On the second morning I decided I was ready to advance to an intermediate lesson. I learned to herringbone and sidestep up hills; to step-turn and snowplow turn; to double-pole down easy grades for more speed; and to brake with my poles. Then, with the sun softening the snow, I skied the day away, practicing my lessons, getting more and more glide with each stride and searching again for fatigue.

The next day, my last in Vermont, I joined five experienced skiers on a 10-mile "wilderness tour." There was Stan, the group leader from Viking, and two couples from New York, and we headed single-file up a quiet logging road. I held up the rear, gazing at the tops of my skis, wondering how much I'd appreciate a solitary snack of birch bark at 3 a.m., assuming I'd live that long in the sub-zero cold, after being left behind. Then a voice interrupted my reverie: "Do you want to pass me?"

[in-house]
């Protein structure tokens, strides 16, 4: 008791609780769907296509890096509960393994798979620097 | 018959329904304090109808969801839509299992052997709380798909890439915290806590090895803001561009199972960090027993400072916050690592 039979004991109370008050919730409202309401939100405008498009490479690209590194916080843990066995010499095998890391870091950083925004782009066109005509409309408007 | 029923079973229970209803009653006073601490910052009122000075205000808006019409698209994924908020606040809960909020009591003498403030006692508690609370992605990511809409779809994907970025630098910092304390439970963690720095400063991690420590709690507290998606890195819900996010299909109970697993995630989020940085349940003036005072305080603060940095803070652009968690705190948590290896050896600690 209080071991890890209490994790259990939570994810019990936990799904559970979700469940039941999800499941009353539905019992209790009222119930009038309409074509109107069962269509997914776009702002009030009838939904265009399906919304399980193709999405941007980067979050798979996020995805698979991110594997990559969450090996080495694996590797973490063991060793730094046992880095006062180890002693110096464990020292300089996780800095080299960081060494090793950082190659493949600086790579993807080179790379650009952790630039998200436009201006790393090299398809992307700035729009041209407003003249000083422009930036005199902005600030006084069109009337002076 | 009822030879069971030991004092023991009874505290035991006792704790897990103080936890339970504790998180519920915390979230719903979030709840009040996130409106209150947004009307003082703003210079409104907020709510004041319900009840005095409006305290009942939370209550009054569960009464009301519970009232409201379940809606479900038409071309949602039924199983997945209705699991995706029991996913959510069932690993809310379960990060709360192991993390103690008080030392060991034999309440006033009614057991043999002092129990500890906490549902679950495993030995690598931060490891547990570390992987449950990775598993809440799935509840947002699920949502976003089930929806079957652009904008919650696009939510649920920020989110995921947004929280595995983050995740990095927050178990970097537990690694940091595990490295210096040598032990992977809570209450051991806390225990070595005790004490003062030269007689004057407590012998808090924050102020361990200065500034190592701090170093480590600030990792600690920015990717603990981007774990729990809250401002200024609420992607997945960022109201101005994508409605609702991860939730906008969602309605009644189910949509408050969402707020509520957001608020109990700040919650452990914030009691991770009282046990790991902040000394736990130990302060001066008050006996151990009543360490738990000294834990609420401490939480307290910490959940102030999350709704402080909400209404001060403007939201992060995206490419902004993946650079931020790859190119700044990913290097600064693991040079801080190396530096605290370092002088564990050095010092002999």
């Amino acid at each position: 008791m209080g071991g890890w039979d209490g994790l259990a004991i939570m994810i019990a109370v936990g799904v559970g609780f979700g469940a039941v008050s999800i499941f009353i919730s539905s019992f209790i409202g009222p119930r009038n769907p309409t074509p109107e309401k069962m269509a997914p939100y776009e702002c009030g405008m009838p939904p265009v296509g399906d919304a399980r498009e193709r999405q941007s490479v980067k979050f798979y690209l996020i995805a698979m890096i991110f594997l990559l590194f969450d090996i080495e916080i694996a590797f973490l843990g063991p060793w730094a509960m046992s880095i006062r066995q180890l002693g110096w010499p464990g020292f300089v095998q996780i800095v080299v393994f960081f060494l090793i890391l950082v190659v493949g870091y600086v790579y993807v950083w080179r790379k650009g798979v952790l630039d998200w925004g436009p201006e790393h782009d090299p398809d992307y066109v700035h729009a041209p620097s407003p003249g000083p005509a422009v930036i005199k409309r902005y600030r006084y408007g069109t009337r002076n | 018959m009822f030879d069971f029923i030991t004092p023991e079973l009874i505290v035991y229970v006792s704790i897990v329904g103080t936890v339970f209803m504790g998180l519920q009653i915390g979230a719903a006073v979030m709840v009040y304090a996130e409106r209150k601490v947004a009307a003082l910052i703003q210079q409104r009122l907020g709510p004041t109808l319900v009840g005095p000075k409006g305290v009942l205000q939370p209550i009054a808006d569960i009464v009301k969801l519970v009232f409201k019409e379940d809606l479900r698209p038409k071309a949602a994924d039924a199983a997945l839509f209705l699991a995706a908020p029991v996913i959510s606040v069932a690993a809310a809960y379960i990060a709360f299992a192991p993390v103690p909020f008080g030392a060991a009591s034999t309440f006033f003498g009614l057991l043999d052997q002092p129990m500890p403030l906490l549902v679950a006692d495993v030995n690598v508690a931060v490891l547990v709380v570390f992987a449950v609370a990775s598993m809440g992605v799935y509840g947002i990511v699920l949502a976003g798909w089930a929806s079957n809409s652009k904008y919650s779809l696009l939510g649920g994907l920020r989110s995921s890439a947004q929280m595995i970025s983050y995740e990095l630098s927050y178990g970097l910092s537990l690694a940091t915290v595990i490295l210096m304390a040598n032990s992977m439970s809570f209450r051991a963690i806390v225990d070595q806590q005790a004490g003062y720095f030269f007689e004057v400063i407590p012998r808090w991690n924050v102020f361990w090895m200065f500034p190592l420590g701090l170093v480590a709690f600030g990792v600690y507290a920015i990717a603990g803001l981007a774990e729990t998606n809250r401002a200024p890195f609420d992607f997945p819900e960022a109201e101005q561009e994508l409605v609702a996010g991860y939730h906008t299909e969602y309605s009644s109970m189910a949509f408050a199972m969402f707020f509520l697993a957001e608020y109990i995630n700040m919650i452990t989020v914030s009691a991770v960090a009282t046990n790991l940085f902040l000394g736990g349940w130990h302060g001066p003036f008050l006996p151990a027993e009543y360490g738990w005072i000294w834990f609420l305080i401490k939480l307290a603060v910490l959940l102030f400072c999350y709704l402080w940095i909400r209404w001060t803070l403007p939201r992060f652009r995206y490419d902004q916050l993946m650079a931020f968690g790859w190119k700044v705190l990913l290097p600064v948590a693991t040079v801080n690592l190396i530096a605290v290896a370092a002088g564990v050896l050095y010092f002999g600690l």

I heard that three more times in the next. 10 minutes, and finally I was close behind Stan. To the rear, four dark specks in the snow inched uphill. We stopped, waiting where the trees closed in and the trail narrowed. A sign, more important in warmer months, stood prominently nearby: ROAD NOT MAINTAINED FOR TRAVEL BEYOND THIS POINT. There I was, a bedroom skier, heading into the unknown. Stan called back, "Bear in this area. See a lot of sign in the fall." We glided on. Pillowy snowdrifts rose beside a half-frozen stream. I thought of my 12th-floor trail, the hiss of Con Ed steam, the head-on view of shiny spots on my bedroom wall—my spatterings of sweat. But I thought, too, of the gold medals I'd won there.